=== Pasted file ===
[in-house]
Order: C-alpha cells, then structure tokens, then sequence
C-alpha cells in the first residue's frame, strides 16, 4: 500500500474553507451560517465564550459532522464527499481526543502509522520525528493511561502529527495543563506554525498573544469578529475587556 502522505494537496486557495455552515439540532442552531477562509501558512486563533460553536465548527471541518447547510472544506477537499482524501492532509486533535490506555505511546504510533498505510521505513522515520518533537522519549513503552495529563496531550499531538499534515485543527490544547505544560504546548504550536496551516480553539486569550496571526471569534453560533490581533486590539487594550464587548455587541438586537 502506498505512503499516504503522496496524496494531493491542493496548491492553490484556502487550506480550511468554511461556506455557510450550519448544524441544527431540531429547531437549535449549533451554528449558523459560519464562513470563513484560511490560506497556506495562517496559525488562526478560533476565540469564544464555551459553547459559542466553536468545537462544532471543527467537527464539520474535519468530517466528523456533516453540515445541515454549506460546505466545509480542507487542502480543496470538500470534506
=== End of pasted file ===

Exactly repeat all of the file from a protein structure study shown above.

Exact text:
[in-house]
Order: C-alpha cells, then structure tokens, then sequence
C-alpha cells in the first residue's frame, strides 16, 4: 500500500474553507451560517465564550459532522464527499481526543502509522520525528493511561502529527495543563506554525498573544469578529475587556 502522505494537496486557495455552515439540532442552531477562509501558512486563533460553536465548527471541518447547510472544506477537499482524501492532509486533535490506555505511546504510533498505510521505513522515520518533537522519549513503552495529563496531550499531538499534515485543527490544547505544560504546548504550536496551516480553539486569550496571526471569534453560533490581533486590539487594550464587548455587541438586537 502506498505512503499516504503522496496524496494531493491542493496548491492553490484556502487550506480550511468554511461556506455557510450550519448544524441544527431540531429547531437549535449549533451554528449558523459560519464562513470563513484560511490560506497556506495562517496559525488562526478560533476565540469564544464555551459553547459559542466553536468545537462544532471543527467537527464539520474535519468530517466528523456533516453540515445541515454549506460546505466545509480542507487542502480543496470538500470534506